Kuwait Times - - LIFESTYLE -

The politi­cal thriller genre gets a very timely in­fu­sion of life with Thomas Kruithof's de­but "Scribe," a lean, edgy drama about an out­wardly bland mid­dle-aged fac­to­tum hired to tran­scribe taped con­ver­sa­tions that may or may not have been recorded by the French se­cret ser­vice. Set dur­ing an elec­tion clearly in­tended to elicit par­al­lels with cur­rent right-wing cam­paigns from Ma­rine Le Pen to Don­ald Trump, the film, at one time given the un­wieldy English ti­tle "The Eaves­drop­per," boasts an ace cast and the kind of skill­fully crafted script that keeps au­di­ences tensely guess­ing the out­come un­til the de­li­cious "did that just hap­pen?" de­noue­ment.

The movie is likely to do strong home busi­ness on its Jan­uary open­ing, and should be en­joyed by Fran­cophile art houses world­wide. When we first meet book­keeper Du­val (Fran­cois Cluzet), he's on the verge of a ner­vous break­down, pre­cip­i­tated by a nasty boss and a weak­ness for al­co­hol. Two years later he's a tee­to­talling AA mem­ber, un­em­ployed and need­ing a job, not just for the money but to give his life a sense of struc­ture.

Af­ter a few un­suc­cess­ful in­ter­views, he gets a call from Mr Cle­ment (Denis Po­da­ly­des), propos­ing they meet the next day; in a spare of­fice, Du­val is of­fered a job tran­scrib­ing phone-tapped con­ver­sa­tions which, ac­cord­ing to the coldly in­timidat­ing Cle­ment, are vi­tal to the na­tion's in­ter­ests. The whole set-up is pe­cu­liar: an empty apart­ment has been rented, where Du­val is to go ev­ery work­day strictly be­tween 9 and 6. Each morn­ing num­bered tapes will be wait­ing for him, which he's to tran­scribe on a type­writer, not a com­puter, so there's no risk of hack­ing.

Du­val protests he's not the right per­son for the job, but Cle­ment coun­ters he's ideal, and so he seems: older, not es­pe­cially adapted to com­puter sys­tems, apo­lit­i­cal, lives alone, and has no friends out­side of AA. Be­sides, he needs the work, so he al­lows him­self to think that per­haps Cle­ment is part of French na­tional se­cu­rity. Du­val de­vel­ops a rou­tine mind­lessly typ­ing out the phone con­ver­sa­tions un­til he hears what seems to be the mur­der of a Libyan busi­ness­man act­ing as go­b­e­tween with the gov­ern­ment to re­lease some French hostages.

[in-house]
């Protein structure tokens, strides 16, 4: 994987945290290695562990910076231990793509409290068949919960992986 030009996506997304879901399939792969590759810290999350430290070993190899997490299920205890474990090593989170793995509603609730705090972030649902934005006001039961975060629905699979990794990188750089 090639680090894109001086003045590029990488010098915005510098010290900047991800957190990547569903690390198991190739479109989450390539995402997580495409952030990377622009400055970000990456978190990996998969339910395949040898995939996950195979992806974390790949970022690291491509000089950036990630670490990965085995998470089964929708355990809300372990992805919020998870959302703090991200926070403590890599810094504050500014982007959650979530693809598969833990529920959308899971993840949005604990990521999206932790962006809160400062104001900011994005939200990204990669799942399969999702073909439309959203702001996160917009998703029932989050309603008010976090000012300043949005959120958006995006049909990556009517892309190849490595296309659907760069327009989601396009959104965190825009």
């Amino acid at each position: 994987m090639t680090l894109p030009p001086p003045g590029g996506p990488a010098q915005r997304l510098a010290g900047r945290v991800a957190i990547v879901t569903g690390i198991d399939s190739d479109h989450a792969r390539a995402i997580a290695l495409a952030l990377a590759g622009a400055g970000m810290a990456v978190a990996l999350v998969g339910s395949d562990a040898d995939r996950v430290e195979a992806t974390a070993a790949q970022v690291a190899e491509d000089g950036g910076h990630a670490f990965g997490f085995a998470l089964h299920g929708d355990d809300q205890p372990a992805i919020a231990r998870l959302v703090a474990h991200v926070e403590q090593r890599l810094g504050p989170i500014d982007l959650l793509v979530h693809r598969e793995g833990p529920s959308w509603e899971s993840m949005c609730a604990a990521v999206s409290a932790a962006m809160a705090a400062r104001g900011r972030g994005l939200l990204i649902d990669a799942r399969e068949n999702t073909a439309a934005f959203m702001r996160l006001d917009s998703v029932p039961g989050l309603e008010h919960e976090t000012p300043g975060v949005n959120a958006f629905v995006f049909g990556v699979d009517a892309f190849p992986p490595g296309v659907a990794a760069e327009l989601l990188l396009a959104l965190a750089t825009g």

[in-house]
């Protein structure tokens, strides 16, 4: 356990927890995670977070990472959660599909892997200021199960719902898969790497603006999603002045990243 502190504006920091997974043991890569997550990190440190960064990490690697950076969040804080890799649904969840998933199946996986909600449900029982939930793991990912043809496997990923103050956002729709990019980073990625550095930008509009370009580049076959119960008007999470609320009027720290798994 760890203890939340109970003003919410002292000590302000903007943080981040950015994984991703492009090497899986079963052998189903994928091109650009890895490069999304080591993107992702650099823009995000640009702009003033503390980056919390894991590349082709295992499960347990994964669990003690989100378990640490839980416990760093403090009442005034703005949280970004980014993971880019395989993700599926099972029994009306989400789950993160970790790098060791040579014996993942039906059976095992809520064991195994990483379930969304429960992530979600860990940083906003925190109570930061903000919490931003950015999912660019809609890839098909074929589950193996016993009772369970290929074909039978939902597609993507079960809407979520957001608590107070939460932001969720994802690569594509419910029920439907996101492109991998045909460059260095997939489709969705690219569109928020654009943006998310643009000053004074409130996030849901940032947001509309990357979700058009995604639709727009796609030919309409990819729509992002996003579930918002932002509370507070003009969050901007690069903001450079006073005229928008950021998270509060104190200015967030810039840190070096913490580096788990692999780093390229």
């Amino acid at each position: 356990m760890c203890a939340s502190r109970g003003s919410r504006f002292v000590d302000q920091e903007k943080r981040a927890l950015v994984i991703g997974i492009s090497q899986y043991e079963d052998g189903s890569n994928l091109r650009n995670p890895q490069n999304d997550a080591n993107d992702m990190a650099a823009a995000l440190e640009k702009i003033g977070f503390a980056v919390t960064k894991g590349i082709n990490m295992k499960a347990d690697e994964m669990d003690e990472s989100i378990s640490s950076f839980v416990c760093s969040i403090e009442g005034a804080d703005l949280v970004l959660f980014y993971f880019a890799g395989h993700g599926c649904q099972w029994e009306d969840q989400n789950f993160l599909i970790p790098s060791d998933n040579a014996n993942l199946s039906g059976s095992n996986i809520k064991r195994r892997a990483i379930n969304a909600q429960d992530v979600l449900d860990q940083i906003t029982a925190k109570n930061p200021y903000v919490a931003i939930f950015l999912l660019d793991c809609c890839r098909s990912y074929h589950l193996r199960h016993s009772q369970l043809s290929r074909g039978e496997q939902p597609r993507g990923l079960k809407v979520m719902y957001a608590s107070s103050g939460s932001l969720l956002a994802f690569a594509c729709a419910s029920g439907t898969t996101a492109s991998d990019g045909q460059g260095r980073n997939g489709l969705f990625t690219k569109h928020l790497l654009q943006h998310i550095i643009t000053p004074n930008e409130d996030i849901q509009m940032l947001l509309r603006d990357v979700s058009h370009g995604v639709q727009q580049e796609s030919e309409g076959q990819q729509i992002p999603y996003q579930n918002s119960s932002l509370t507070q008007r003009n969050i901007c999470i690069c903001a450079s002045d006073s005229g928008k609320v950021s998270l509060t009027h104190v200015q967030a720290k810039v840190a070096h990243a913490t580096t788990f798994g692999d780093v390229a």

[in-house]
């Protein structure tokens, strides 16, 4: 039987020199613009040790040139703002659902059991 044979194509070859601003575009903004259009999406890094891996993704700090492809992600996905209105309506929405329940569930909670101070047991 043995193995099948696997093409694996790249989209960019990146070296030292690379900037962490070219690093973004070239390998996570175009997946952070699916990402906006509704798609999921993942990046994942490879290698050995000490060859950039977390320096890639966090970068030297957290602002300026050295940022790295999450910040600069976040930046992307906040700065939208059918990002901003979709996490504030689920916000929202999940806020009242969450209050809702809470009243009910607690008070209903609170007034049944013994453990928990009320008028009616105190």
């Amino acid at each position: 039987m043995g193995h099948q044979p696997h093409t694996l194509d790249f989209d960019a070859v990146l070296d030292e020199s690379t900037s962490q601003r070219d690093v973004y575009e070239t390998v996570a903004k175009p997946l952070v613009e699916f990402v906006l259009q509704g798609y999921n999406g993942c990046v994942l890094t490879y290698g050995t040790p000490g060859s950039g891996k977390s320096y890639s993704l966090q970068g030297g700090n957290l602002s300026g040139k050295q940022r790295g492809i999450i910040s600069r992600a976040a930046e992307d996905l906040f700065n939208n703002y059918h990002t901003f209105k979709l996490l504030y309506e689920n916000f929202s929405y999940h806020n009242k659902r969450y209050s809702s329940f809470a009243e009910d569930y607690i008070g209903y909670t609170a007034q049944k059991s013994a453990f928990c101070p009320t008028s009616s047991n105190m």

Shaken, he wants to throw in the towel, but sud­denly Cle­ment's lackey Ger­faut (Si­mon Abkar­ian) shows up, reck­lessly run­ning his mouth and lit­er­ally strong-arm­ing Du­val into break­ing into the of­fices of the Libyan's lawyers to steal note­books meant to con­tain im­por­tant in­for­ma­tion. The op­er­a­tion is a fail­ure, Ger­faut kills the jan­i­tor, and the next day the trau­ma­tized Du­val is in­ter­ro­gated by Ma­jor Labarthe (Sami Boua­jila) from the Se­cret Ser­vice. In the man­ner of the best politi­cal thrillers, Du­val is sucked into a night­mare of un­cer­tain loyalties, forced to play sides against each other in a game he doesn't un­der­stand.

The mild-man­nered book­keeper with a frag­ile core must de­velop a steely quick-wit­ted­ness, es­pe­cially af­ter his AA buddy Sara (Alba Rohrwacher) is threat­ened. As a char­ac­ter, Sara is al­most su­per­flu­ous, patently de­signed to pro­vide Du­val with a slightly more de­vel­oped emo­tional tra­jec­tory, and Rohrwacher, giv­ing life to the weak­est plot point, has lit­tle to do of any con­se­quence. Oth­er­wise, the cat-and-mouse game be­comes in­creas­ingly grip­ping as view­ers put the pieces of the puz­zle to­gether one step ahead of Du­val him­self un­til the corker of an end­ing. In the back­drop - but not so far back - is an elec­tion cam­paign in which con­ser­va­tive can­di­date Philippe Cha­la­m­ont touts his slo­gan "France is back."

Surely it's no co­in­ci­dence that the phrase has a sim­i­lar ring to "Make Amer­ica Great Again" (though such na­tivist mantras are the stock-in-trade of all right-wingers). Nor is it likely to be mere chance that the hostage sit­u­a­tion re­ferred to, on the eve of an elec­tion, re­calls the 1979 hostage cri­sis when Ron­ald Rea­gan was cam­paign­ing against Jimmy Carter. One of the strengths of "Scribe" is how it plays on the no­tion that con­spir­acy the­o­ries don't al­ways have to be far­fetched, bring­ing a fright­en­ing plau­si­bil­ity to the film's deadly game of ma­nip­u­la­tion.

Du­val's age is a nice de­tail, mak­ing the chain of events far more be­liev­able than if he were some young of­fice worker with a drink­ing prob­lem: Cluzet's lived-in mien al­lows the char­ac­ter cred­i­bil­ity as well as depth, word­lessly adding lay­ers not spelled out in the tight screen­play, cowrit­ten by the di­rec­tor and Yann Go­zlan (who de­liv­ered an­other en­joy­able thriller last year, with "A Per­fect Man"). In his first fea­ture, Kruithof boldly ex­hibits a fine sense of con­trol and a ma­ture un­der­stand­ing of how to build scenes. Vi­su­als are uni­formly crisp, suit­ably cold when re­quired, and matched by ace edit­ing.

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